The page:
Not only has Gary led Unclub in the community since 2014, he has also led Unclub meetings at four local middle schools since 1987. These weekly, before-school meetings last a half hour and have an attendance of 125-150 students over the four schools. Donuts are served along with spiritual truth and encouragement.
Gary chose to work with middle schoolers because a youth minister led him to the Lord. He stopped attending church in middle school. “I was bored and there was little there for youth.”
He stayed away for 10 years, returning at age 23 and committing his life to Christ at 25. The youth minster asked Gary if he would help with the middle school group. He’s been working with them ever since, attending Liberty University along the way and graduating in 1976. Gary said, “I love the age group.”
What the Students Say
I asked the kids what they liked about Unclub. Numerous young people (Jayden, Meghan, Grace, Andrianna, Caleb, Clayton, Sean), though not in each others’ presence when I talked to them, gave similar answers: “We can come and hang out with friends.” The word “fun” was also mentioned often.
Having a fun hangout is essential for this age group. Kids have said, “We love this place; we don’t want to go home.”
The kids also appreciate the spiritual aspect of Unclub:
• “I like learning about God. Gary introduced me to him,” said Kayti, 8th grade.
• “Gary’s a really good teacher. He makes it easier for us to understand. He tells stories from his life. Here I’ve got closer to God,” said Sean, 8th grade.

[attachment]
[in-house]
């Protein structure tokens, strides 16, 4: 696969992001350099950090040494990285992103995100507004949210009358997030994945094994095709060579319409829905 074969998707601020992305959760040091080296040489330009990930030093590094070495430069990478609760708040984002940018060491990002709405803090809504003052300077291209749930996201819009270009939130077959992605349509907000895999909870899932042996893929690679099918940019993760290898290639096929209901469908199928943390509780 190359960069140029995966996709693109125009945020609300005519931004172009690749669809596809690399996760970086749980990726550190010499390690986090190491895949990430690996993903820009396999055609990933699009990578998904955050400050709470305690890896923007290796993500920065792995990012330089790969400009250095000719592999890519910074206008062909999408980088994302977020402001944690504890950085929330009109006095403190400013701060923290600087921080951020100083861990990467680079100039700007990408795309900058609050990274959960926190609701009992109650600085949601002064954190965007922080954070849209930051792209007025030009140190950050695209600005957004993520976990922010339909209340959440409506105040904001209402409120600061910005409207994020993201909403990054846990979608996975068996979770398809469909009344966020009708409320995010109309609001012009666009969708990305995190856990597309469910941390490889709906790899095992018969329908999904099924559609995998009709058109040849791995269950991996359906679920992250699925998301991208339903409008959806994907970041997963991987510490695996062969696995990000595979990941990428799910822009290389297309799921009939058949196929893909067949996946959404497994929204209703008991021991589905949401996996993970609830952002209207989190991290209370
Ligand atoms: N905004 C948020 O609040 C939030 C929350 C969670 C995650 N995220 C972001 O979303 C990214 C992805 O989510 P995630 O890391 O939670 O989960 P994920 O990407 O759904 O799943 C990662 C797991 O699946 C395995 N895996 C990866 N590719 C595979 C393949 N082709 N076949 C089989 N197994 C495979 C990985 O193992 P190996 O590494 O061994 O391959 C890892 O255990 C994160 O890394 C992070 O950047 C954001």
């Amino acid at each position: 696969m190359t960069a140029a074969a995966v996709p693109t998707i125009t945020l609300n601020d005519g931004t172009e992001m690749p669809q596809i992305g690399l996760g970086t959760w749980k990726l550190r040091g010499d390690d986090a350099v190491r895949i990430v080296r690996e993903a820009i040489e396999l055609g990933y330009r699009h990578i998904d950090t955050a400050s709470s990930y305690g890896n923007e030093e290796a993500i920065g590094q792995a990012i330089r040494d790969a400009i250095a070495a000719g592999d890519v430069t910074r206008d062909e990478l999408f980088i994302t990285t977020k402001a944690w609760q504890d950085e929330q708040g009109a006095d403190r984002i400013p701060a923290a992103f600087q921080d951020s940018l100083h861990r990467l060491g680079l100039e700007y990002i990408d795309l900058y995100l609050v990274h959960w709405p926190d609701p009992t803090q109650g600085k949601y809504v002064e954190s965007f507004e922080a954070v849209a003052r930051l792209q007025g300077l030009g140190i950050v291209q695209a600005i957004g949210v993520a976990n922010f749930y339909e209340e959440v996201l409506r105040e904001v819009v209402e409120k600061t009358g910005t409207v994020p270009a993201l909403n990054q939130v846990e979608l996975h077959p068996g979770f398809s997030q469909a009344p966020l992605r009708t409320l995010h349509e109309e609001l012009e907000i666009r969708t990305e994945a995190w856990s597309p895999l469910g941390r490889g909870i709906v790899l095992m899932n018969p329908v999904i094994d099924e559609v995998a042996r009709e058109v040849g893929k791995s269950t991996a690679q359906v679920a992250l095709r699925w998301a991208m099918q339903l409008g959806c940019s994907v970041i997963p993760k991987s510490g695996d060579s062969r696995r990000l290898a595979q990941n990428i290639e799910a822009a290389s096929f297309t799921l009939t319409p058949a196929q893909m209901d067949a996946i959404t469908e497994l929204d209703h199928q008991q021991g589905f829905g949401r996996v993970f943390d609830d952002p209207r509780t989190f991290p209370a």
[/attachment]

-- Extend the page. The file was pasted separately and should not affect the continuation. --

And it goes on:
• “I’ve learned a lot about God—that God loves me like I’m his child,” said Clayton, 7th grade.
• “I like Gary. He’s really nice and has a fun way of teaching us. My mom had Gary as her youth group leader,” said Destiny, 7th grade.
• “Gary’s pretty cool. He’s one of the best ministers I’ve seen so far,” said Owen, 7th grade.
• “Gary cares so much about us. He thinks we’re his own. He loves us a lot,” said Madison, 8th grade.
Lots of Drama
Gary describes Unclub as “a comfortable place to be” and “nonthreatening” even though there can be “lots of drama.”
Gary knows how to deal with behavior problems. He’s firm with the young people in regard to language, rudeness, gossip, and how they treat each other. He said, “Remember that people have donated everything you see here. Treat it with respect. And treat each other with respect.”